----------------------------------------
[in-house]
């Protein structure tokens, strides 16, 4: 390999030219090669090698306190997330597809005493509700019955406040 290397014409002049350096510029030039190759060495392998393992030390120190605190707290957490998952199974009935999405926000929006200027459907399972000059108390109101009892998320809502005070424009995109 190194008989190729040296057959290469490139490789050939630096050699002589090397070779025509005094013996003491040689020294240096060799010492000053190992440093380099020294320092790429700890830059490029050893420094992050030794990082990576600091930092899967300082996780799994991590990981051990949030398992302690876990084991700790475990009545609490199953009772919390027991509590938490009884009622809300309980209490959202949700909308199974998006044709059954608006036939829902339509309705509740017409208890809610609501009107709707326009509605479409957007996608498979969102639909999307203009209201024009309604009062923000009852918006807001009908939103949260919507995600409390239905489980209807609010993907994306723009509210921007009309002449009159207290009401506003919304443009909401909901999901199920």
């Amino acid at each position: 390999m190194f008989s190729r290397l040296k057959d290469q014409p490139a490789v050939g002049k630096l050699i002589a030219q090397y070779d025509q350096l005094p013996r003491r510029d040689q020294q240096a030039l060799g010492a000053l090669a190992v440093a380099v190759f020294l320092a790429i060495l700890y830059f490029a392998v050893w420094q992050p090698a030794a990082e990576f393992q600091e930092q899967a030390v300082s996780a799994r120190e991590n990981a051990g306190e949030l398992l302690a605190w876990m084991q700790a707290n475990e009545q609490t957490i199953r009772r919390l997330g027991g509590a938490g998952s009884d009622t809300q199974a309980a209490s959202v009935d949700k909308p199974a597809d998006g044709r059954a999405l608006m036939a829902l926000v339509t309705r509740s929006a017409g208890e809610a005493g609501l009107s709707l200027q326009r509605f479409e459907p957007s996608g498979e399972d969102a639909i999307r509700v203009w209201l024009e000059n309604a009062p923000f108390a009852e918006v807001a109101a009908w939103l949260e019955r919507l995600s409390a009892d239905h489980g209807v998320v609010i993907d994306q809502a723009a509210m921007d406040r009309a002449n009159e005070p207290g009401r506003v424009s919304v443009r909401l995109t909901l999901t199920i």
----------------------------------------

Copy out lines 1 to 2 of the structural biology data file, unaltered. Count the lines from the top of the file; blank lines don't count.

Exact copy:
[in-house]
């Protein structure tokens, strides 16, 4: 390999030219090669090698306190997330597809005493509700019955406040 290397014409002049350096510029030039190759060495392998393992030390120190605190707290957490998952199974009935999405926000929006200027459907399972000059108390109101009892998320809502005070424009995109 190194008989190729040296057959290469490139490789050939630096050699002589090397070779025509005094013996003491040689020294240096060799010492000053190992440093380099020294320092790429700890830059490029050893420094992050030794990082990576600091930092899967300082996780799994991590990981051990949030398992302690876990084991700790475990009545609490199953009772919390027991509590938490009884009622809300309980209490959202949700909308199974998006044709059954608006036939829902339509309705509740017409208890809610609501009107709707326009509605479409957007996608498979969102639909999307203009209201024009309604009062923000009852918006807001009908939103949260919507995600409390239905489980209807609010993907994306723009509210921007009309002449009159207290009401506003919304443009909401909901999901199920």